Running Around

by Deb on February 11, 2011

Running

With all the wet weather the kids have been missing out on a lot of their active play – jumping in puddles just isn’t the same as running, climbing and riding your bike.  And with big girl starting school and out of the house so much she’s been asking to do another ‘science activity.’  So we combined them and did a science activity about running around.

At first we tried to count breaths, but that was quite hard – if I mentioned it they started breathing strangely, but if I didn’t mention it I couldn’t tell when they were breathing!  So we ended up counting heartbeats instead.  I find the easiest way to do this is to stand behind the child and hug them firmly, so your right palm goes on their left ribcage and you can feel the heart.  We counted before they started running, timing it for 20 seconds, then they ran around a circuit 5 times and we counted again, and kept going until they had had enough.

heart rate

I didn’t draw this graph with the girls, it’s just to show you what happened!  The first one is the big girl’s resting heart rate, then you can see it went up but stayed pretty constant even when she ran for longer and longer.  At the end we waited a few minutes and measured it again, that’s why it’s coming down.

I was interested to see if she could explain it – she already knows that blood carries food and air around the body and that the heart pushes the blood to send it around.  She didn’t get it all herself, but with some ‘directed questioning’ she worked it out.  When you are running your arms and legs are doing lots of work, so they need extra food and air.  The blood takes it to them, which means they need more blood.  This makes your heart pump faster to move the blood out to the arms and legs quicker.

Obviously doing it this way is aimed at older kids – it included lots of counting, looking at timers and numbers.  What we have here is actually an introduction to measuring in science, all the previous experiments I’ve done have been comparative or observing changes.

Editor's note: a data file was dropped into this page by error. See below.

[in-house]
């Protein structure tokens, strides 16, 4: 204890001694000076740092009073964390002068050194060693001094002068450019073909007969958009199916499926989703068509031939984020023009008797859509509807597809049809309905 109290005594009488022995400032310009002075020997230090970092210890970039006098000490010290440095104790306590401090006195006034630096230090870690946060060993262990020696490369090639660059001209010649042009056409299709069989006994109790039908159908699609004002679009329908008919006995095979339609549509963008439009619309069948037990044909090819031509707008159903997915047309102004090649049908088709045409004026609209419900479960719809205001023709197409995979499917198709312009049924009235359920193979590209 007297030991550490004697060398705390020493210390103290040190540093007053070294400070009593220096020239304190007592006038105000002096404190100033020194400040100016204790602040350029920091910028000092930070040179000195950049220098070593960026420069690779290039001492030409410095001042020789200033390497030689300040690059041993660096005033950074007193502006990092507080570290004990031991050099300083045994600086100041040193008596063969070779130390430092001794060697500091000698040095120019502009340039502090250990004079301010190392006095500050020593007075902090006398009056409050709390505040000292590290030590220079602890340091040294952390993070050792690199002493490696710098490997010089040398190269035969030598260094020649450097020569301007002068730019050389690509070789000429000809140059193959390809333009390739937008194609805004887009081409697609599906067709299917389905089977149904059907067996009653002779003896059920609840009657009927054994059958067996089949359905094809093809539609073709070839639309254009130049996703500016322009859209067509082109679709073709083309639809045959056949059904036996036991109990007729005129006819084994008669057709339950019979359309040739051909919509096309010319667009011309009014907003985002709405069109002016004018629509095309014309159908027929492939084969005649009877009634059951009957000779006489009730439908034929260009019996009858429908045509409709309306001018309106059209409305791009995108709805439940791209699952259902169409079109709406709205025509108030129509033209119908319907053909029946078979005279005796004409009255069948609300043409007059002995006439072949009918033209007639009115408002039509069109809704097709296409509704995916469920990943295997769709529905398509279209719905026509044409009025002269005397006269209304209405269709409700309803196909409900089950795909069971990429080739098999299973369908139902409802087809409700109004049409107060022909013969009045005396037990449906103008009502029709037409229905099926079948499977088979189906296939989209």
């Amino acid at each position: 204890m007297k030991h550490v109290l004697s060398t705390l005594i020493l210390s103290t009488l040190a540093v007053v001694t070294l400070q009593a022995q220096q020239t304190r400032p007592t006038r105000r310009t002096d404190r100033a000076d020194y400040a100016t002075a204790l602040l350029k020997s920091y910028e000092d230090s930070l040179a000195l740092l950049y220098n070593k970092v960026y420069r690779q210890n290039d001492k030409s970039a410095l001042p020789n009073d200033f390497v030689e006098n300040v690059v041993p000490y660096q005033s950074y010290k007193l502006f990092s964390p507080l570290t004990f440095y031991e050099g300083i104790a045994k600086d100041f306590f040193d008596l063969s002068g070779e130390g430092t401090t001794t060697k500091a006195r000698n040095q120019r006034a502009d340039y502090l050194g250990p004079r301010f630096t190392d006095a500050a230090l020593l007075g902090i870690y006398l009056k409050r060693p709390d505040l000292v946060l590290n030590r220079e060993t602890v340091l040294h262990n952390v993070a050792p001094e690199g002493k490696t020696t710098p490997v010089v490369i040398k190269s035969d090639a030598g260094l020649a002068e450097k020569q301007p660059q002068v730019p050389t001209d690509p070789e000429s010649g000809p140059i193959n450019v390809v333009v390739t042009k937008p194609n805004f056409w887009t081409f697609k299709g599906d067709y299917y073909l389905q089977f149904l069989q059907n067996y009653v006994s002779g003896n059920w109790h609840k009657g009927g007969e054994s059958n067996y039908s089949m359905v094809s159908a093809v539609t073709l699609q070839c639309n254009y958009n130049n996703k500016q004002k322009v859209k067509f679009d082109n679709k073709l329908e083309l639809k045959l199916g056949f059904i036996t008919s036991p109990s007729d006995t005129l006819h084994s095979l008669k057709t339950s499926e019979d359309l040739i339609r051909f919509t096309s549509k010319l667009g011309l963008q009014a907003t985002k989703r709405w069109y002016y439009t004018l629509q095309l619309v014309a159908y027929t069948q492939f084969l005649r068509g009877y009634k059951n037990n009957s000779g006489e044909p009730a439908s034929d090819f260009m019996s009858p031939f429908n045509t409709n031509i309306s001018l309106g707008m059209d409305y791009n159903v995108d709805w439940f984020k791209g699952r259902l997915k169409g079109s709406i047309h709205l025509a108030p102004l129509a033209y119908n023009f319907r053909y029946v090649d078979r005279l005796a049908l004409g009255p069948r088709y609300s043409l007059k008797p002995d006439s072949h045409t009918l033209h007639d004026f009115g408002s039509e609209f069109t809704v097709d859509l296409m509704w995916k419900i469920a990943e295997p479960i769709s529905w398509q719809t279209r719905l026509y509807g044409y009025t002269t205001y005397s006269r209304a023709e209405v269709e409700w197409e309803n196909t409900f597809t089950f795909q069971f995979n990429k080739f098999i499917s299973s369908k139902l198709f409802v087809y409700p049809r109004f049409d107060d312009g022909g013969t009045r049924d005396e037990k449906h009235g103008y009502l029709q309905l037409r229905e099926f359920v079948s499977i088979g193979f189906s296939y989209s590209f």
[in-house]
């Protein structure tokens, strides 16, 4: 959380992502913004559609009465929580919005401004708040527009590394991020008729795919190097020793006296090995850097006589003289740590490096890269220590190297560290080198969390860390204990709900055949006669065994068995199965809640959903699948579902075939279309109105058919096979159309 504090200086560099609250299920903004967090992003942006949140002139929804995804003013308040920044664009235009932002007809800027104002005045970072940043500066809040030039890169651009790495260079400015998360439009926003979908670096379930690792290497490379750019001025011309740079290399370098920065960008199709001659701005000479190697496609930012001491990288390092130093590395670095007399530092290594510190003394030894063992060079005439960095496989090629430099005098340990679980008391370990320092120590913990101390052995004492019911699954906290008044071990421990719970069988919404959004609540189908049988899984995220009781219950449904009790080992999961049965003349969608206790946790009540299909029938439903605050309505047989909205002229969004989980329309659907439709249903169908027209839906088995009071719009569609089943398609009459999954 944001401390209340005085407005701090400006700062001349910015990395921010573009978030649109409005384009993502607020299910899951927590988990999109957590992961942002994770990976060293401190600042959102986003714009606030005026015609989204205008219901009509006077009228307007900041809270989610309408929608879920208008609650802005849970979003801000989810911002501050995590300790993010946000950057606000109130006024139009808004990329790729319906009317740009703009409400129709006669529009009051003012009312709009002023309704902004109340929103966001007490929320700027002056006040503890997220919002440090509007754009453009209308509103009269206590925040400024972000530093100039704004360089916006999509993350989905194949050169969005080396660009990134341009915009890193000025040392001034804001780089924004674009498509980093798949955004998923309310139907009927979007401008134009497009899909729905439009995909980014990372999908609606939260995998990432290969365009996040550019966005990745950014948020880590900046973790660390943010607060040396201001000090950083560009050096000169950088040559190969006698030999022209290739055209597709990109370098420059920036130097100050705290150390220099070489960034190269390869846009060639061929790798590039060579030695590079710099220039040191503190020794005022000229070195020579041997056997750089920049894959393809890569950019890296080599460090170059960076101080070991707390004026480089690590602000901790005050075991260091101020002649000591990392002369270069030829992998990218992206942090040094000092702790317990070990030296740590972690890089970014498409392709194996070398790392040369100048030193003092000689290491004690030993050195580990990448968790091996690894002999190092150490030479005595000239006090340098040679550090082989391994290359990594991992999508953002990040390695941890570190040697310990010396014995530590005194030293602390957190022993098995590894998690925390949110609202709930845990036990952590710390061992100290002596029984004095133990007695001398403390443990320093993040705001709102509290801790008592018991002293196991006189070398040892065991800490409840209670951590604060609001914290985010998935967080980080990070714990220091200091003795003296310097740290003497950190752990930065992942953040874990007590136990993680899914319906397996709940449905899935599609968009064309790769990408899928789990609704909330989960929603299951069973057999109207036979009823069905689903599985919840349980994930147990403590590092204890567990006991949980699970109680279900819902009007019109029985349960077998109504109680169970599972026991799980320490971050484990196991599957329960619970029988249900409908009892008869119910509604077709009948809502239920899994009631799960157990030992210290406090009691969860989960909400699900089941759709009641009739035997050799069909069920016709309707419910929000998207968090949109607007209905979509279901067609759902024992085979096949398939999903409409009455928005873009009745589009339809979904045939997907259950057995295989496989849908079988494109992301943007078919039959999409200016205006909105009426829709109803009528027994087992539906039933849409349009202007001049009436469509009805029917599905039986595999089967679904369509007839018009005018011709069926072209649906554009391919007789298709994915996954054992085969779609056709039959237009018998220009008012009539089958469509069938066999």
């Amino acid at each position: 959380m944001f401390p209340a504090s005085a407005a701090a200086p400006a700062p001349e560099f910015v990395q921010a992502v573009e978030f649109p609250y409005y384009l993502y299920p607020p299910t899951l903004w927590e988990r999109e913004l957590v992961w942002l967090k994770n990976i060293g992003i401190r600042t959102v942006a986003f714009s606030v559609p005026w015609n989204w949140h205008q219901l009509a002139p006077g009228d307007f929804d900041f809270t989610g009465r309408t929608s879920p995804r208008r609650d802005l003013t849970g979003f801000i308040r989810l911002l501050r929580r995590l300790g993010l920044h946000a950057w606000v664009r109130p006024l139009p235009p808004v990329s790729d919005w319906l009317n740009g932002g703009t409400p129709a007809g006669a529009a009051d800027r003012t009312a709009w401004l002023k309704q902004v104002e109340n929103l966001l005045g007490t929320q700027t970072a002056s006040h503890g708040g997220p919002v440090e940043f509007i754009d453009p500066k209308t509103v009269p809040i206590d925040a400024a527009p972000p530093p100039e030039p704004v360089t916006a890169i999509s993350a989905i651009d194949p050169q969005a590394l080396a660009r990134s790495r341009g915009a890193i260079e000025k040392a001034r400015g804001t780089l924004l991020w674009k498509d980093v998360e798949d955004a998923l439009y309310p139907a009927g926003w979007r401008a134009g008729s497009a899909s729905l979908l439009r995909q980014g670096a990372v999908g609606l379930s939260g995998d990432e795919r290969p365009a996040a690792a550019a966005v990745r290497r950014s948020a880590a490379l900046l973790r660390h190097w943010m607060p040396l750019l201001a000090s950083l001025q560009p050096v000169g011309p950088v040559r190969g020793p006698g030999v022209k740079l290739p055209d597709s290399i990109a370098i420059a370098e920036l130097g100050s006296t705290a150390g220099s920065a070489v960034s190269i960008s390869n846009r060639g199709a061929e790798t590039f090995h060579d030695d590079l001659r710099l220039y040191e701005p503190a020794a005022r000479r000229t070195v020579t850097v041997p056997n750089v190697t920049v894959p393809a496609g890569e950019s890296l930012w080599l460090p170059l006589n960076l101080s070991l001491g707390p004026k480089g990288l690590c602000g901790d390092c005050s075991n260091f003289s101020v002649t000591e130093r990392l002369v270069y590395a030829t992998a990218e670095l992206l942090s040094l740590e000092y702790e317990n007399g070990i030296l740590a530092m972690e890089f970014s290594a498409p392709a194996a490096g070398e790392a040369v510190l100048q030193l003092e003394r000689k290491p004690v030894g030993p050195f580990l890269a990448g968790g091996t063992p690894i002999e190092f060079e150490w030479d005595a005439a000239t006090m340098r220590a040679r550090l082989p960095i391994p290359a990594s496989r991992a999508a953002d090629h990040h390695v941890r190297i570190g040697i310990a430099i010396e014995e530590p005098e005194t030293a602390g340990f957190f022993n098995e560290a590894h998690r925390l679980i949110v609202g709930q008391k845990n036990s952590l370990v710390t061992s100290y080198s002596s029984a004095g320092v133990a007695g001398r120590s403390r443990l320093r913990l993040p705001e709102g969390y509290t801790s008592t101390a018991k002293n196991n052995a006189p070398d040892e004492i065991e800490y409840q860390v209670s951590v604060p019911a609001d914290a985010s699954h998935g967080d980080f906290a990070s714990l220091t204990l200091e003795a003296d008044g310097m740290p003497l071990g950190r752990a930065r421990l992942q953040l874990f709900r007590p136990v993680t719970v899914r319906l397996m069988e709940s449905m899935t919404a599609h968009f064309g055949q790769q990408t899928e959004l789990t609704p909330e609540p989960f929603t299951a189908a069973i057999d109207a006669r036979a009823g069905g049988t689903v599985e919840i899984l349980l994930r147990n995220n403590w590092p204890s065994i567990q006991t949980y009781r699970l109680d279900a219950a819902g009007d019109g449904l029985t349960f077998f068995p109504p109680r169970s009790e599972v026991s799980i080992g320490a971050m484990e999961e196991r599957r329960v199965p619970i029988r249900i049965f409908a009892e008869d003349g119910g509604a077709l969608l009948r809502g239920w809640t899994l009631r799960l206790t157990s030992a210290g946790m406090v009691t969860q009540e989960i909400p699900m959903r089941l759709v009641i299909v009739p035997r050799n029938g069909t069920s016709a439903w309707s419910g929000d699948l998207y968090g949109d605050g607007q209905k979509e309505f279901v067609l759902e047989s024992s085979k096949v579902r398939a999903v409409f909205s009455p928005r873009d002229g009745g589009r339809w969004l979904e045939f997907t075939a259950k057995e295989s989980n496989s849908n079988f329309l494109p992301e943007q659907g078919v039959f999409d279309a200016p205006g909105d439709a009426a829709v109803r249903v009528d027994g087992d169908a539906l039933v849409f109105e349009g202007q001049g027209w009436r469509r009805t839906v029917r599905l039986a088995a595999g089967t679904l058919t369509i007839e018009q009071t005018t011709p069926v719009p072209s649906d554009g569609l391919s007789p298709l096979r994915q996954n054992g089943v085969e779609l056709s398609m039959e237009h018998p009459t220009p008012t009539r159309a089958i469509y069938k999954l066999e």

Little Ones

It can easily be modified for little ones, in fact we did for the little girl!  I think it’s very important that little ones develop an understanding of how their own bodies work – so much of what we learn is based on our understanding of our own lives and bodies, if we don’t have that right it can really throw us off.

We started by talking about breathing, feeling each other’s hearts and trying to find pulses.  Then after she had run around, it was obvious that her breathing had changed and she was breathing both deeper and quicker.  She could also feel that the heartbeat was different – easier to find because it was stronger, I don’t think the change in speed was that obvious.  Even if you can’t produce fancy graphs or take measurements, talking about and feeling what our bodies do and how they change is still fun.

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{ 3 comments… read them below or add one }

Tabs February 11, 2011 at 3:49 pm

Only being critical from my nurse point of view (lol!), but either your child has an incredibly low heart rate or the method you used to take it really wasn’t effective. Children’s heart rates are generally much higher than adults- and according to your graph it was sitting much lower than an adults!

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Deb February 11, 2011 at 4:47 pm

We only counted for 20 seconds, not a minute! So you’re looking at around 100 for a resting heart rate and 165 for jogging/running. I should have said that, my mistake. The idea of keeping my kids still for a whole minute while getting their heart rate is just not on, but I should have said.

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Tabs February 11, 2011 at 4:54 pm

lol fair enough, another thing you could do (that we do as nurses) is to take it over 15 secs and times by 4. But I suppose that’s something you could do with them when they are a bit older and can help you with it.

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